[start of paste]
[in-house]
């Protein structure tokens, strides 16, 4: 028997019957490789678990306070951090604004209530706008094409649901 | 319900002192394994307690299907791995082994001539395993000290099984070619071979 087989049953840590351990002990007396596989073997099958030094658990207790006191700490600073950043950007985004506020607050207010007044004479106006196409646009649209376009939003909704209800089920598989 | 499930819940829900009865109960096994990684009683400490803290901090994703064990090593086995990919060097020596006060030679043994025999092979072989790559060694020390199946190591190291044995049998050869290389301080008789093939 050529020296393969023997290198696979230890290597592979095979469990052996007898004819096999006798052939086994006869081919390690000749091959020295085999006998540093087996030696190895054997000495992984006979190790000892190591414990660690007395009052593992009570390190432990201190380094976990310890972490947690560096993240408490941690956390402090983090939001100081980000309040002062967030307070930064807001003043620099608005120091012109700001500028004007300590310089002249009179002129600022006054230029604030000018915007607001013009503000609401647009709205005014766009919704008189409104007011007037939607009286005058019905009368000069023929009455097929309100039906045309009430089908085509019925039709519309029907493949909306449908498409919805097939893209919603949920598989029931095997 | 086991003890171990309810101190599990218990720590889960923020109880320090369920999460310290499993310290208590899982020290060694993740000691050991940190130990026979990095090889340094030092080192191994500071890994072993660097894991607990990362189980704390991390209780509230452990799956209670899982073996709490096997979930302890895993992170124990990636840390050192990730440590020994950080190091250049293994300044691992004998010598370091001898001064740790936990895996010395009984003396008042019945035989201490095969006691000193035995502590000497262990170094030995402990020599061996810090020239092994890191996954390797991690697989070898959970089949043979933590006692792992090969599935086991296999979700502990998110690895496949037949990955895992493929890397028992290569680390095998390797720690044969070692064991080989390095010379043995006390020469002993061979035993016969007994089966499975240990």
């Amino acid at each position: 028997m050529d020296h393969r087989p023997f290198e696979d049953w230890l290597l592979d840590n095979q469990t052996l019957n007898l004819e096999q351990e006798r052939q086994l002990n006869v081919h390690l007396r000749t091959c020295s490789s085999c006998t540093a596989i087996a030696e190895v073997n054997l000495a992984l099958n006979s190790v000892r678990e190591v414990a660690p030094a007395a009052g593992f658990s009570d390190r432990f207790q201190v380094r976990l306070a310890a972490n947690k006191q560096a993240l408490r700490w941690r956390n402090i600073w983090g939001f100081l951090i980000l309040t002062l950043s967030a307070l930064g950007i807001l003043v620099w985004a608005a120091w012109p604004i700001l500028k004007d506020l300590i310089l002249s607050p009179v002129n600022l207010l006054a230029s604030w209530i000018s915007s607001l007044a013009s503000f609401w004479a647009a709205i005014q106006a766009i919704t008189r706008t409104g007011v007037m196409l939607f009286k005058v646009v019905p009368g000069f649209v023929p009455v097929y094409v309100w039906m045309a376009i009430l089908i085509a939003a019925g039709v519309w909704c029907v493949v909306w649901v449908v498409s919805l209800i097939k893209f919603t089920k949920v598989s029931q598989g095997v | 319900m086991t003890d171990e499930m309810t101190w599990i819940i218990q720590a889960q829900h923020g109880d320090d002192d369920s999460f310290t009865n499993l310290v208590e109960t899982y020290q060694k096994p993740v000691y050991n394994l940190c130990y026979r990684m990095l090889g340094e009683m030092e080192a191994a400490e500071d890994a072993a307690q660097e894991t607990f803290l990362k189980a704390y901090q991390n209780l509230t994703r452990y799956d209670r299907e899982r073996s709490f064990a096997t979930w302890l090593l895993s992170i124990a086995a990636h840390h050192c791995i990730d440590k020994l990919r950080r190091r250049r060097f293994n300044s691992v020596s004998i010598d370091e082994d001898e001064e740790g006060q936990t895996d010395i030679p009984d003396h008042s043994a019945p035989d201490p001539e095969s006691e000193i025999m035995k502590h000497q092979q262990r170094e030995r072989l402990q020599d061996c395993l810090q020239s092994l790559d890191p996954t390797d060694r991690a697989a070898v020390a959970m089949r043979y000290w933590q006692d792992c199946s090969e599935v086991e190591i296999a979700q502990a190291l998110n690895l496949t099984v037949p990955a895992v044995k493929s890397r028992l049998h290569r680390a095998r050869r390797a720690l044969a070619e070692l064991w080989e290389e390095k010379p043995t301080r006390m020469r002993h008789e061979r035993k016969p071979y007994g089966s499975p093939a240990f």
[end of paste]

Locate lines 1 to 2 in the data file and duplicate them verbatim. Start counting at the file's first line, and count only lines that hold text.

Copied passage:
[in-house]
């Protein structure tokens, strides 16, 4: 028997019957490789678990306070951090604004209530706008094409649901 | 319900002192394994307690299907791995082994001539395993000290099984070619071979 087989049953840590351990002990007396596989073997099958030094658990207790006191700490600073950043950007985004506020607050207010007044004479106006196409646009649209376009939003909704209800089920598989 | 499930819940829900009865109960096994990684009683400490803290901090994703064990090593086995990919060097020596006060030679043994025999092979072989790559060694020390199946190591190291044995049998050869290389301080008789093939 050529020296393969023997290198696979230890290597592979095979469990052996007898004819096999006798052939086994006869081919390690000749091959020295085999006998540093087996030696190895054997000495992984006979190790000892190591414990660690007395009052593992009570390190432990201190380094976990310890972490947690560096993240408490941690956390402090983090939001100081980000309040002062967030307070930064807001003043620099608005120091012109700001500028004007300590310089002249009179002129600022006054230029604030000018915007607001013009503000609401647009709205005014766009919704008189409104007011007037939607009286005058019905009368000069023929009455097929309100039906045309009430089908085509019925039709519309029907493949909306449908498409919805097939893209919603949920598989029931095997 | 086991003890171990309810101190599990218990720590889960923020109880320090369920999460310290499993310290208590899982020290060694993740000691050991940190130990026979990095090889340094030092080192191994500071890994072993660097894991607990990362189980704390991390209780509230452990799956209670899982073996709490096997979930302890895993992170124990990636840390050192990730440590020994950080190091250049293994300044691992004998010598370091001898001064740790936990895996010395009984003396008042019945035989201490095969006691000193035995502590000497262990170094030995402990020599061996810090020239092994890191996954390797991690697989070898959970089949043979933590006692792992090969599935086991296999979700502990998110690895496949037949990955895992493929890397028992290569680390095998390797720690044969070692064991080989390095010379043995006390020469002993061979035993016969007994089966499975240990």